Posts tagged: tech

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Christmas is Programming

Over the years, I've tried all sorts of ways to get my kids into programming: from the watered down artificial environments with loads of pedagogical pedigree to over-hyped tiger mom summer camps. And until this past week they've all resulted in blank looks from the kids who wonder why I think it is so important for them to learn to master giving instructions to a machine. Even when the programming exercise involves their beloved Minecraft (I will have a blog post on that adventure coming).

This week I found a project that seemed to work though, at least for this pair of 11 and 8 year old boys: a programmable Christmas tree. As of becoming semi sentient, it knows when to turn on an off based on the time of day but also warns us of impending snow by blinking rapidly for 30 seconds every 30 minutes. The project, implemented with a Raspberry Pi, a relay, a small amount of Python and two little boys has been a smashing success in the sheer amount of delight elicited. I've been thinking about it, especially in the context of our last attempt to write a LOVE-based video game earlier this year, and I think its success has to do with the following reasons: - it is physical in nature. Programming the world is a lot more interesting than building software that ends up looking crappier than what they can get on the AppStore for free - it feels like magic to see something in the real world react to inputs without human intervention. The tree has only blinked one for impending snow but one would have thought Santa came shooting out our fireplace with his ass on fire based on their reaction - it provided just the right level of abstraction for an 11-year old. Web scraping on one side and calling a REST interface on the other. And to boot, having permissions to stick wires in outlets is an 8 year old's fantasy!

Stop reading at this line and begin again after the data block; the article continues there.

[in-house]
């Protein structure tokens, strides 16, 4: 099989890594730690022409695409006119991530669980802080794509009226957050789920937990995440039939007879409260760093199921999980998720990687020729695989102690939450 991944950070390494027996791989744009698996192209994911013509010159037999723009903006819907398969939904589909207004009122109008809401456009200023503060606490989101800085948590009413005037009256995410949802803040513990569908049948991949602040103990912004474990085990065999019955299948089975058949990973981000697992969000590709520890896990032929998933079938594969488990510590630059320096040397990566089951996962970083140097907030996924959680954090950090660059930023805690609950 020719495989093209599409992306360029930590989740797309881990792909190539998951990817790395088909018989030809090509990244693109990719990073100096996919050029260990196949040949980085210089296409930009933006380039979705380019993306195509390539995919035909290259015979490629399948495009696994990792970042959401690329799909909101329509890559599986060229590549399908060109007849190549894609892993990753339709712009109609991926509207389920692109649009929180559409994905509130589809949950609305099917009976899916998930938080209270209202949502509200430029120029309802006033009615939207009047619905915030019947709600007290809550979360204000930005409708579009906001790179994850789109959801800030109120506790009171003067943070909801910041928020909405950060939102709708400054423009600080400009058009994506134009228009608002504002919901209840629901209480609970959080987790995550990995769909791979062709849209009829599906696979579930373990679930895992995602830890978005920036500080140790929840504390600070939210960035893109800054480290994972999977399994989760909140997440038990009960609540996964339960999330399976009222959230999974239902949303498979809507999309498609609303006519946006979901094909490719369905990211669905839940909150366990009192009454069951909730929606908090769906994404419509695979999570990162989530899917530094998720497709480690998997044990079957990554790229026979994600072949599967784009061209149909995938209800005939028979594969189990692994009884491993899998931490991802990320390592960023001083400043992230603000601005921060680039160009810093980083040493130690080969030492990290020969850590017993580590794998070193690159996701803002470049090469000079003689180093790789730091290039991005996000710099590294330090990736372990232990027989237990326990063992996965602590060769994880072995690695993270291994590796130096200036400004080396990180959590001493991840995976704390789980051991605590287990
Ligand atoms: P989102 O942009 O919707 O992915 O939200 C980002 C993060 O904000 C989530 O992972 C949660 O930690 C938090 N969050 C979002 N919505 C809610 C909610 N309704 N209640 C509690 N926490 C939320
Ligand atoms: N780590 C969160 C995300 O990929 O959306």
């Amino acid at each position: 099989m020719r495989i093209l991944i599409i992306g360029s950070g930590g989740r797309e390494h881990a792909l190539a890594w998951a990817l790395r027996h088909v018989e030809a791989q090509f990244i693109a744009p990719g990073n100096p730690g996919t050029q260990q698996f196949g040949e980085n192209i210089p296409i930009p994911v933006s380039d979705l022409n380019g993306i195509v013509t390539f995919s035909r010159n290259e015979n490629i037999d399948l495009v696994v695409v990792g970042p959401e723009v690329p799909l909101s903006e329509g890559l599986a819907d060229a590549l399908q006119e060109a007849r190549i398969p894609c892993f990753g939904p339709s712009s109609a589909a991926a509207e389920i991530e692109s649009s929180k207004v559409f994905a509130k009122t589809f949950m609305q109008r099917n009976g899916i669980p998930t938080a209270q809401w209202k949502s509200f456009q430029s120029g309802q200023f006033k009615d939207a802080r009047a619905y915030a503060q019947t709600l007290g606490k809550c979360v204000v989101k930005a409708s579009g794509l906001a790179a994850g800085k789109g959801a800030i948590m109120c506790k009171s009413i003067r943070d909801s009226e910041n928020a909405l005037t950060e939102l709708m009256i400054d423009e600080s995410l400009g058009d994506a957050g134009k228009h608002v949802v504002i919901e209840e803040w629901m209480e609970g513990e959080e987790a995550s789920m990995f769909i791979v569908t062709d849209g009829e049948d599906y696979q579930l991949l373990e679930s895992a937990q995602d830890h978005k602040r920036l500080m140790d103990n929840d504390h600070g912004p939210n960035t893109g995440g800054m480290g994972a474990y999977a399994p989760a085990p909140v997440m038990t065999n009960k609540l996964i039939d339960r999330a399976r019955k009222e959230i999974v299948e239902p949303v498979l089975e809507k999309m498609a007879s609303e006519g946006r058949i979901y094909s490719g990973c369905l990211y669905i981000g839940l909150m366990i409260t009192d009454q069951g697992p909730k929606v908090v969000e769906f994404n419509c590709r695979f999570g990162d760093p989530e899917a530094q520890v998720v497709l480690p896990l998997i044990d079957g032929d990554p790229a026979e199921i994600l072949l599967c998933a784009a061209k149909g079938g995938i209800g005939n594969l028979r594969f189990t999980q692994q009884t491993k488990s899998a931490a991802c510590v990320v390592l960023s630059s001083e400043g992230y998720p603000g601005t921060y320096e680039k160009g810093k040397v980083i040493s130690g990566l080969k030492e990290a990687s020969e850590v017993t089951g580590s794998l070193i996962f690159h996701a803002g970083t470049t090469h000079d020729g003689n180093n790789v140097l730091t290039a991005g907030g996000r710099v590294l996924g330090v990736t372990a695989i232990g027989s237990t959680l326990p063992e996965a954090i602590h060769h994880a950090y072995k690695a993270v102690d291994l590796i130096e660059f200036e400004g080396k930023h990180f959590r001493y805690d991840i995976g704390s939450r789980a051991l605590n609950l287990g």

Finally, I've done hardware projects with them before but it turns out that the key was doing one which could become a permanent part of the house infrastructure as crappy robots tend to suffer the same fate in the face of real toys that beginner games do with AppStore high gloss alternatives.

This was also my first foray into the Raspberry Pi which is a wonderful device (admittedly still suffering from production/yield problems) due to the fact that it is a full computer in a small little box with just enough input/output to control the physical world. Am looking forward to more of these.

Go check it out— the RPi infused programmable Christmas tree.

Postscript: I owe Avi Flombaum a big thanks for being the inspiration for this project. He not only gave me the idea of making webscraping a core part of the curriculum but opened my eyes to how much of what gets put in front of kids in the name of programming pedagogy is abstractly condescending at counterproductive when it comes to sparking the flame for this stuff.

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Today is the second anniversary of Steve Jobs's death and while I am not planning on joining the Apple has Lost Its Way chorus, it is somewhat sobering to look back at my favorite piece of technology speaking ever, a 1997 pre-heyday WWDC Jobs Q&A where he is not only amazingly lucid about the strategy he would go on to implement for the next 14 years, but where he is incredibly straight forward and direct in his communication style.

If you are a student of superb public speaking, go and check it out. Compared to the ridiculously over-emphasized style of Cook and the other Apple execs of today (all of which are weirdly trying to channel a cargo cult version of the Steve keynotes), it is a particularly stark reminder of what the company lost two years ago.